· Feeling indecisive and uncertain about college/ career path
· Wanting autonomy yet lacking confidence
· Lamenting financial dependence on parents
· Struggling to find a job due to a poor economy
· Feeling overwhelmed with new/increased responsibilities
· Dealing with the highest prevalence of anxiety and depression
· Struggling to form new relationships
In Their Words
“I’m a 26 y.o. male, living at home with my dad and younger brother…I have a bachelor’s degree in business administration, but unfortunately…my student loan bills, credit card bills and car expenses haven’t yet afforded me the ability to move out on my own yet.” -Mid-twenties… Looking for some advice
Aging Grandparents and Late-life Transition
“Half of older Americans report having someone they consider to be a caregiver in their lives – and close to one-third (28 percent) of seniors say they serve as a caregiver for someone else.” -The United States of Aging Survey National Findings
A recent national survey conducted by the National Council on Aging and AARP entitled “The United States of Aging Survey” provides great insight into the needs and values of the older adult (grandparent) segment of the family system. Some examples include:
· A sense of direction
· To be productive
· Financial security
· To remain in their homes
· The ability to adjust to change
· Live in the moment; enjoy life
· Stay active with friends
· Value time with family
· Not be a burden
In Their Words
“My one daughter has all these responsibilities with her job and she has her children. I don’t feel that they should have to take care of us. They should see us more because we are getting older. But like I said, they have big houses to take care of. They have yards to keep clean and they’re workaholics.” -J Fam Nurs. 2009 August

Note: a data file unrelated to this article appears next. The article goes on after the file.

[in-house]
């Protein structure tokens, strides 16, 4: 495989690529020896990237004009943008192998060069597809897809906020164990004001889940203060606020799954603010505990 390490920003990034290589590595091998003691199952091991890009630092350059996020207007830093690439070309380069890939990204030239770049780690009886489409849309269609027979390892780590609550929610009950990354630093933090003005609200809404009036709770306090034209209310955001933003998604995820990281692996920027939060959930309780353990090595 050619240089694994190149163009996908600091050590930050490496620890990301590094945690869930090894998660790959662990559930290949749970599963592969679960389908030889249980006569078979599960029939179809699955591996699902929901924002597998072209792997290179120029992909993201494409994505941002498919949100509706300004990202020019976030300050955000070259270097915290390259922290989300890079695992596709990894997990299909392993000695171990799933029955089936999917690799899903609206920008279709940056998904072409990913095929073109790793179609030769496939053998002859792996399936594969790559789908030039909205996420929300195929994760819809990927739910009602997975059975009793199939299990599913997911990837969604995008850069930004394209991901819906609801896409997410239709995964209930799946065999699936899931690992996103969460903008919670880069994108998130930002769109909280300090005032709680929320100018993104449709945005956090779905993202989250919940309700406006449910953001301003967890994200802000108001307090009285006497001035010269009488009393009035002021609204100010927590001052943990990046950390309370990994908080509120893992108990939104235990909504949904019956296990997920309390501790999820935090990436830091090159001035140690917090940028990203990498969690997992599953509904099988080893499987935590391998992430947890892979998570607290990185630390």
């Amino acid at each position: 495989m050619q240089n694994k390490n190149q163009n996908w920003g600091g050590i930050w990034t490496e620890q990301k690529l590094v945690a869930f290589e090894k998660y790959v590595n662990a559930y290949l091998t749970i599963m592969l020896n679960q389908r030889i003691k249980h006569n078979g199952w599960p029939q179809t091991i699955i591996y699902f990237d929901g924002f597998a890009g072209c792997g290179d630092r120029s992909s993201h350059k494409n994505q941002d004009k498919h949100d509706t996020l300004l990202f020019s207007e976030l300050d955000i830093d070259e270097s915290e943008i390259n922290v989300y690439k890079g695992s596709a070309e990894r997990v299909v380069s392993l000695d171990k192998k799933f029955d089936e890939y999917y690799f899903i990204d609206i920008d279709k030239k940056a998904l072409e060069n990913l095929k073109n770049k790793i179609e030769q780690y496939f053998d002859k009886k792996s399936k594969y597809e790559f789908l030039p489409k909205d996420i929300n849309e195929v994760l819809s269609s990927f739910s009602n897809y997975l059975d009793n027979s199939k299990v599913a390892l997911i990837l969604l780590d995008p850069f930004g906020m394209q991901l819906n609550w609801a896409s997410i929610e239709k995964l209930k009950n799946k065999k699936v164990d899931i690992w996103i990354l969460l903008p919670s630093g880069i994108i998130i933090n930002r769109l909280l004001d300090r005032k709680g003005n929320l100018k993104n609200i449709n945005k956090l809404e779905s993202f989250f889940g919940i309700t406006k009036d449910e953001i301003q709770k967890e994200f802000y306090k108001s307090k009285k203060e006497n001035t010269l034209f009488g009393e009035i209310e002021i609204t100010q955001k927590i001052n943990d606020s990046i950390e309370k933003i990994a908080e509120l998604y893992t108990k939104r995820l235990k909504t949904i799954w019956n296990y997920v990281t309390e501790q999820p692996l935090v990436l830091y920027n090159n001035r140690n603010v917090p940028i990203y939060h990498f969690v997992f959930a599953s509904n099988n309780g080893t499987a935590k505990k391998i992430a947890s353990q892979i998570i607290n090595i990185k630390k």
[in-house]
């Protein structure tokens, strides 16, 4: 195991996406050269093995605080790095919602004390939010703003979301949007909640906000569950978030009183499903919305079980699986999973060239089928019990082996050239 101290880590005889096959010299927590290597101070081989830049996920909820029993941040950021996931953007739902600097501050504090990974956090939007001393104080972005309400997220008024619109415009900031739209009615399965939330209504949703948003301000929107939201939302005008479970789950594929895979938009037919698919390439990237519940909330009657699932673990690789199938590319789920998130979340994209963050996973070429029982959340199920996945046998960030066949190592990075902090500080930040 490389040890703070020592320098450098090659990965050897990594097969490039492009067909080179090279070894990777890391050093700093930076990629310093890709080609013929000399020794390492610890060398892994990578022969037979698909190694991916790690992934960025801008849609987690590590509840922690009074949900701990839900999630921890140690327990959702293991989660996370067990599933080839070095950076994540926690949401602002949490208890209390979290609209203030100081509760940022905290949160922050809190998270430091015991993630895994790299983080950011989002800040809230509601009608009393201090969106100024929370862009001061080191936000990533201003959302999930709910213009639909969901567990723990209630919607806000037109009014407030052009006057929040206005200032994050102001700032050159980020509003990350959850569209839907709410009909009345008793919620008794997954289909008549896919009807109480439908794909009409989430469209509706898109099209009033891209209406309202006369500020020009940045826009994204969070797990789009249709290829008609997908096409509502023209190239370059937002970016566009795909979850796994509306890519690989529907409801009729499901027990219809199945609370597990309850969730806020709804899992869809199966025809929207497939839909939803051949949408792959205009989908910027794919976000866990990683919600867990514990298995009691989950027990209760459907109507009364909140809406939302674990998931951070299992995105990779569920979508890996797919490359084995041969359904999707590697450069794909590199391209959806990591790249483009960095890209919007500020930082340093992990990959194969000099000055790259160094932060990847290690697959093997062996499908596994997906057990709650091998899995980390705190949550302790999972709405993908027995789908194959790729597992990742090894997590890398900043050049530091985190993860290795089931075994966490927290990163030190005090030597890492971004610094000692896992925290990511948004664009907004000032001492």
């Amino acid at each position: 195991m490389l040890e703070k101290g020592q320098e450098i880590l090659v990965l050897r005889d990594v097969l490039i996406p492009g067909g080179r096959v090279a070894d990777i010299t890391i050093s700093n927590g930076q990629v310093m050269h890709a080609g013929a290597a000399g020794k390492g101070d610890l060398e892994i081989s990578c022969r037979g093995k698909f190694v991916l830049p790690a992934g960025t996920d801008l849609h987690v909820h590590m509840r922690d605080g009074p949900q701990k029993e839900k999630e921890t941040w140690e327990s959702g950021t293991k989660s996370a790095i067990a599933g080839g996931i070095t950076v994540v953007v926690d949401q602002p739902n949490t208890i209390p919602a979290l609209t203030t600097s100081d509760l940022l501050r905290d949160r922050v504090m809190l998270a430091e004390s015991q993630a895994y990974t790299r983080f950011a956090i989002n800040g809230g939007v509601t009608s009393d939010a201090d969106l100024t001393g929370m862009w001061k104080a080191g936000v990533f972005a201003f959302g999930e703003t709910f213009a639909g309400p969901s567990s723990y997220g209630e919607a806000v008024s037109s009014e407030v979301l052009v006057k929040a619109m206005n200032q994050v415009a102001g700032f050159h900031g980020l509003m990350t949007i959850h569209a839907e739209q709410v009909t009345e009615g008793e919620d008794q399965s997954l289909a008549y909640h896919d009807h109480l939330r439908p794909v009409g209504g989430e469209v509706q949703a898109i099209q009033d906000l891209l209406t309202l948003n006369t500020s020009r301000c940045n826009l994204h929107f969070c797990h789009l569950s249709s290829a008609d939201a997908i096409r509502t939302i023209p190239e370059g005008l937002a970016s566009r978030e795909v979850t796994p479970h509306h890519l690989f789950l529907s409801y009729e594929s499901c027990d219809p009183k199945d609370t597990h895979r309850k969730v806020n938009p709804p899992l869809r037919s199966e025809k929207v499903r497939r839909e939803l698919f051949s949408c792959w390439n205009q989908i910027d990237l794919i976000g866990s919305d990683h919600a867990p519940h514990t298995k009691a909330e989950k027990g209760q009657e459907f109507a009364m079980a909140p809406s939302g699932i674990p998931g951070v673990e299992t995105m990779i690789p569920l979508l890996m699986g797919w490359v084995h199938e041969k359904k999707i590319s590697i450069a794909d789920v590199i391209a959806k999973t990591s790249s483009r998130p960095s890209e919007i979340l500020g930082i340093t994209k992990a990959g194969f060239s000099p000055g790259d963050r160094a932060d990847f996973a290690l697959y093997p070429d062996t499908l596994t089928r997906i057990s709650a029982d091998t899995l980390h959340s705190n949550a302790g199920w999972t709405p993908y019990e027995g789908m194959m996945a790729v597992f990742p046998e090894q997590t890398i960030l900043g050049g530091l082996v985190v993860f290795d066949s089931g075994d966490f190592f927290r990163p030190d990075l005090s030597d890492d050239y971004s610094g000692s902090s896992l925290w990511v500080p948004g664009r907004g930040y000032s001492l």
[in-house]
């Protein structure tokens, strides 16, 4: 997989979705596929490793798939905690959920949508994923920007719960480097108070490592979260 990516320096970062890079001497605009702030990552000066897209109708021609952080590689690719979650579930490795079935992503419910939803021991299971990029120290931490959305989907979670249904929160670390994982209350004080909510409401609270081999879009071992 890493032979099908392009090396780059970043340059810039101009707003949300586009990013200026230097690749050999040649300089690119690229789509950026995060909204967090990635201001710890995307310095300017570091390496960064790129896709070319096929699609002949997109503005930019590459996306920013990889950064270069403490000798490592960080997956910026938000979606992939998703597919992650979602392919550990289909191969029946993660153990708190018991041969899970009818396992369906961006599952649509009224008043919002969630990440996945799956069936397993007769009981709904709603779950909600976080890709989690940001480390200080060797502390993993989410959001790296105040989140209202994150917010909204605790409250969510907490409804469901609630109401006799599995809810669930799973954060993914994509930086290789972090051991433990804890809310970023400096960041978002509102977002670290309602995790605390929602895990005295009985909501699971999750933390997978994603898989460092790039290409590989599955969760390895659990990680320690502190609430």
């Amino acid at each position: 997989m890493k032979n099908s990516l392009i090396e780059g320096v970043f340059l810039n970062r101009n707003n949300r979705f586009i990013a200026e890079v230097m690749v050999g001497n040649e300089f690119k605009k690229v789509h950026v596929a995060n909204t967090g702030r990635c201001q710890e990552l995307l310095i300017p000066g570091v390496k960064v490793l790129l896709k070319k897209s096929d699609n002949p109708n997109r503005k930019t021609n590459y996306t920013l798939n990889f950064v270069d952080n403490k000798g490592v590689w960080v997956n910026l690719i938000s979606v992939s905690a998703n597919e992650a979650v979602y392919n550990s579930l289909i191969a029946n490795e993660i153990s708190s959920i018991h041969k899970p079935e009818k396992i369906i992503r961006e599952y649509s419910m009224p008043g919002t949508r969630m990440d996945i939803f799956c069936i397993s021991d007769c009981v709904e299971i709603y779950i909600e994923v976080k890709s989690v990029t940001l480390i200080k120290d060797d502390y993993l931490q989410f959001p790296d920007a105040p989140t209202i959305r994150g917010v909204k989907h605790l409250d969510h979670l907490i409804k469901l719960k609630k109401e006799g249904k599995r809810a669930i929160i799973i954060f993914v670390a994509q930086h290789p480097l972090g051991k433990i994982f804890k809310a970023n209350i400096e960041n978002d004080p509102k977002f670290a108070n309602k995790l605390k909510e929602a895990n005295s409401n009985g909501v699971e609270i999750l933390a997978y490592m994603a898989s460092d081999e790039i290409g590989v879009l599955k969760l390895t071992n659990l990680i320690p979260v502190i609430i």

Reflection Can Lead to Reinvention
While reviewing the most recent
issue of Psychology Today, I came across a great article by Kathryn Betts Adams, PhD, MSW entitled “Mourning and Reinvention in Mid-Life”. I really like Dr. Adam’s concept that mourning and reflection needs to take place when we experience transition and life changes. We have to take the time to acknowledge and process the fact that we will miss past roles. We also need to process and embrace the uncertainty that lies ahead as a “rite of passage” that others have gone through. Even though this article was focused on mid-life transition, I feel that “mourning and reinvention” are relevant for quarter-life and late-life transitions as well.
Family Transition Action Plan
The following Action Plan can help the entire family to understand and work through difficult life transitions:
– Ask each family member to write down their goals, needs, and concerns.
– Use this blog and toolkit below to learn more about multigenerational family transition.
– Hold a family meeting and have each member of the family system share goals/needs/concerns.
– A family therapist can play an important role in helping families to work through transition. See Toolkit below for a Family Therapist Locator tool.
– Friends can also be a great source of support for you and your family.
– Ensure that all members of the family feel heard and respected.
– Develop a plan for reaching personal/family goals.
– Start small and set short-term realistic goals that can be achieved.
– Think about ways that the family can work together to achieve goals.
– Put your plan into action. Expect bumps in the road. If this occurs, just go back and adjust your plan.
– Set a date for a follow-up meeting and evaluate your progress. Celebrate even the smallest success, and use this as a fuel for ongoing planning and support.
Tags: sandwich, generation, family, caregiving